The Minnesota State Senate passed the Restore the Vote bill Tuesday night, 35 to 30, with bipartisan support.
Once enacted into law, convicted felons will be able to vote as soon as they get out of prison. Up until now, they have been required to complete their parole before casting a ballot.
“We know in the state of Minnesota right now we have 55,000 of our friends, our neighbors and family members who are not allowed to vote,” Senate President Bobby Champion (DFL) said. “Remember, they are safe, they are paying taxes, they are raising families, and they are doing everything they need to be doing to be in our communities.”
The ACLU has been fighting the courts to restore voting rights for over two decades; the Minnesota Supreme Court recently ruled that a change to voting must be handled at the legislature.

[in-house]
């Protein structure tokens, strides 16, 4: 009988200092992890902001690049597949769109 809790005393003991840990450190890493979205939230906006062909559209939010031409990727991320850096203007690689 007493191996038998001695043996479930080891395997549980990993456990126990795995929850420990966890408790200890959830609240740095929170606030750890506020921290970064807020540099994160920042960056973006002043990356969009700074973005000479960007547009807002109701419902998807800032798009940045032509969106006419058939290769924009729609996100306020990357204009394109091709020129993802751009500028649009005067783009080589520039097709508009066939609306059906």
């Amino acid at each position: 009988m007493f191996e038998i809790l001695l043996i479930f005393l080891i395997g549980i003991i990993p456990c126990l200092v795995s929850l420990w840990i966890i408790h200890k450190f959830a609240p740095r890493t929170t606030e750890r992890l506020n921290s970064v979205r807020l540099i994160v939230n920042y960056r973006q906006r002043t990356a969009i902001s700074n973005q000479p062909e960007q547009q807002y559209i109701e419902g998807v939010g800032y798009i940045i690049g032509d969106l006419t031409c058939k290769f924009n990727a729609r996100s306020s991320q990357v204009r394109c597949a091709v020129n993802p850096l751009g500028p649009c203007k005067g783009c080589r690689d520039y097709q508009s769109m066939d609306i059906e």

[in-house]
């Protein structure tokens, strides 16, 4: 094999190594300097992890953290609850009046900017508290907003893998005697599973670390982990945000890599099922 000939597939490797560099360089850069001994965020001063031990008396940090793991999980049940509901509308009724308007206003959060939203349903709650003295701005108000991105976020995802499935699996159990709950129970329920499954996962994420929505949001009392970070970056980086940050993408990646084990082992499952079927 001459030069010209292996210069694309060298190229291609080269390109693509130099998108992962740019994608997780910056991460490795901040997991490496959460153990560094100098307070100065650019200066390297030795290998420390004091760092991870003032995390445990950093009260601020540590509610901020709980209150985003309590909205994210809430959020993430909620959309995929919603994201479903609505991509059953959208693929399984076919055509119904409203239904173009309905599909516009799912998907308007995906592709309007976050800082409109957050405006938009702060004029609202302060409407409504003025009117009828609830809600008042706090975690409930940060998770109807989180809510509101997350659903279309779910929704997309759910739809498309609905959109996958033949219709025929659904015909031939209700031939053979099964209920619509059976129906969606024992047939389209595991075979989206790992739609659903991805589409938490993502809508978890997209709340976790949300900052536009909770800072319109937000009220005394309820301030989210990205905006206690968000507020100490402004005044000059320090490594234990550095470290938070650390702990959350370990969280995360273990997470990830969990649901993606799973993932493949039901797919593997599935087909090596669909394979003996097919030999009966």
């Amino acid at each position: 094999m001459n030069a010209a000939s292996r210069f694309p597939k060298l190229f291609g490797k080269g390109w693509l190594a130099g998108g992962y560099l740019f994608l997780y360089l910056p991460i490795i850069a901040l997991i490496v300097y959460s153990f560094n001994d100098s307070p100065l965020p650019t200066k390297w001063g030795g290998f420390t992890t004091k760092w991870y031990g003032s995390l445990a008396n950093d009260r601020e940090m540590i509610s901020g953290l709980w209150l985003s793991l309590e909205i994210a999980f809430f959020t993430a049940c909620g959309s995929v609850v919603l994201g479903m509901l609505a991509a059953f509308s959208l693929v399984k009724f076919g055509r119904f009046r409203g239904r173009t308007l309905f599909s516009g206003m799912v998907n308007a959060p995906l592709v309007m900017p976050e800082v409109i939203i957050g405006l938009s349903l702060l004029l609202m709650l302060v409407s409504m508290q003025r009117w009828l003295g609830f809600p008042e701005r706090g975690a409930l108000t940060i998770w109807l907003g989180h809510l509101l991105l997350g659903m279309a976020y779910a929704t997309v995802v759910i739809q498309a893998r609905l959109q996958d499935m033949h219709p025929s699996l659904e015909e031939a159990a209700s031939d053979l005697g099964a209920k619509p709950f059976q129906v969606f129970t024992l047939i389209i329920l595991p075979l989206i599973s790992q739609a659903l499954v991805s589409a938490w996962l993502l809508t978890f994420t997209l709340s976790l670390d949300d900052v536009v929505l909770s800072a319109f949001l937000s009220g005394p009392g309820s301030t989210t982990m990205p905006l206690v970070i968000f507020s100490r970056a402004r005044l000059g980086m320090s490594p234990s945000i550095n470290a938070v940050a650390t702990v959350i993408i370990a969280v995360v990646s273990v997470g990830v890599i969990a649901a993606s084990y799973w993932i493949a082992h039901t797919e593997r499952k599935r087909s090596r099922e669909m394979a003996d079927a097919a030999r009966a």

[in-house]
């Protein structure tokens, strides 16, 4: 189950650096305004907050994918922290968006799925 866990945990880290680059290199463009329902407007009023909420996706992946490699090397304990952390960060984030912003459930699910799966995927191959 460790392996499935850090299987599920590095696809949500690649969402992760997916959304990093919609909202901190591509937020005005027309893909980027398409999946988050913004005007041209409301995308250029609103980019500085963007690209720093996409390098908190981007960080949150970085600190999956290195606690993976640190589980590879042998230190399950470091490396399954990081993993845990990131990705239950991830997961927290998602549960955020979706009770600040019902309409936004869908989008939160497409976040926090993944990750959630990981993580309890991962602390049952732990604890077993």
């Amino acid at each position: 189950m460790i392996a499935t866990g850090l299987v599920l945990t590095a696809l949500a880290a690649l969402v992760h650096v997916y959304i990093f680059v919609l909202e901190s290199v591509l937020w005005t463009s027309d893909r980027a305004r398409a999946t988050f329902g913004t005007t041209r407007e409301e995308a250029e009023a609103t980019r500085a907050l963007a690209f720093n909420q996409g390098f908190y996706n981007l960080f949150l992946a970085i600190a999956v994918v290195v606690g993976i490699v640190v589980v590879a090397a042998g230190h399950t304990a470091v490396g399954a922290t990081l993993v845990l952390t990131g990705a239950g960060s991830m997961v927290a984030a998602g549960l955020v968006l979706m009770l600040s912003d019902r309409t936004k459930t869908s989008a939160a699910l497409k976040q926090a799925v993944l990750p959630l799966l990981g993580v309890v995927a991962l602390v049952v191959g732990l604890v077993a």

Last week the Minnesota Supreme Court ruled that it was constitutional to bar felons from voting after being released from incarceration. The Restore the Vote bill changes that, making it unconstitutional to hinder the ability of felons on probation to vote.
The bill now heads to the Governor’s desk; Minnesota Gov. Tim Walz has already said he will sign it into law. When passed, Minnesota will be the twenty-second state to restore the voting rights of felons on probation.